DOF Fundamentals

Diffraction and minimum aperture

Going back to aperture, simplistically it would seem that the narrower the aperture we use the larger the resulting DOF, and therefore an aperture as small as a pin hole would give us nearly unlimited DOF. Unfortunately, photons arriving at the very edge of the diaphragm opening tend to change paths and scatter, which is called diffraction:

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Fig. 8. Diffraction = photons colliding with an aperture edge

For any focal length and subject distance, there is an aperture size, smaller than which diffraction robs any gains made by the shallower angle of incidence. And, of course, another consequence of reducing aperture is lengthening exposure time (to collect enough photons to expose the film or sensor). And the longer the exposure the greater the blur resulting from any subject motion.

Pragmatically, the smallest aperture before diffraction loss takes over varies with the film/sensor size. Experimentation has shown me that f/11 is the lower limit for 35mm; f/8 is commonly thought to be the lower limit for APS dSLRs, 4x5 view camera users routinely stop down to f/32; and at the opposite extreme, digicams don't even offer apertures smaller than about f/8.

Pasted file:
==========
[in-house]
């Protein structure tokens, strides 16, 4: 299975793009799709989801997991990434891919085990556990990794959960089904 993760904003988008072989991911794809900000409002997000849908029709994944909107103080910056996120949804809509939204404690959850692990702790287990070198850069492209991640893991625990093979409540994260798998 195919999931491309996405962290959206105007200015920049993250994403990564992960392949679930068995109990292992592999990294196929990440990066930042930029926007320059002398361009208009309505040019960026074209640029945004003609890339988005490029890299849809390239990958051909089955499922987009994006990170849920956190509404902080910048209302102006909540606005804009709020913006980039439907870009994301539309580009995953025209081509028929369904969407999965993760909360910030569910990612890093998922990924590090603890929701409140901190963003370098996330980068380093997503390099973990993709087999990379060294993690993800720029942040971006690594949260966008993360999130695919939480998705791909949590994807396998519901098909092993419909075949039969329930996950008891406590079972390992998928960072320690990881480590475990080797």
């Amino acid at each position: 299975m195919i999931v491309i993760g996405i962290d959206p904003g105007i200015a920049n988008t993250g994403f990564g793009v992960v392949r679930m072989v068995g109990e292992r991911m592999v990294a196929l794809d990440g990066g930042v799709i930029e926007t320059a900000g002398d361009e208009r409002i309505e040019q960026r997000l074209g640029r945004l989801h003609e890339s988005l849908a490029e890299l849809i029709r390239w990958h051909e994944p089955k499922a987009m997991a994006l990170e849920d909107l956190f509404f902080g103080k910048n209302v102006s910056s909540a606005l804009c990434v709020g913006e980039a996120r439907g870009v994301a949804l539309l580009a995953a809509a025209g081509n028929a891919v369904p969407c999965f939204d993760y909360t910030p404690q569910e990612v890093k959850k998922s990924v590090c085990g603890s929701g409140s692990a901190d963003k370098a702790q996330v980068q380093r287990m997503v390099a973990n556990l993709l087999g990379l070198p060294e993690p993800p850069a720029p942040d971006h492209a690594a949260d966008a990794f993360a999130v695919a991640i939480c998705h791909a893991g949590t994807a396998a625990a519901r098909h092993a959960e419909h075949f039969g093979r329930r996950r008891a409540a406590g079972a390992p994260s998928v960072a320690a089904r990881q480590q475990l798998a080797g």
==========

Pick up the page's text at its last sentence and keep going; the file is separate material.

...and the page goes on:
Further reading

The above is a very simple introduction to the fundamentals of DOF. To answer your further questions I commend you to the following:

Cambridge in Colour: Understanding Depth of Field by Sean McHugh

Depth of Field Hell by Mike Johnston

Depth of Field Hell – The Sequel by Ctein

Depth of Field by Dr. Ching-Kuang Shene

DOF Master – Depth of Field Calculators by Don Fleming

Depth of Field and the Digital Domain by Bob Atkins.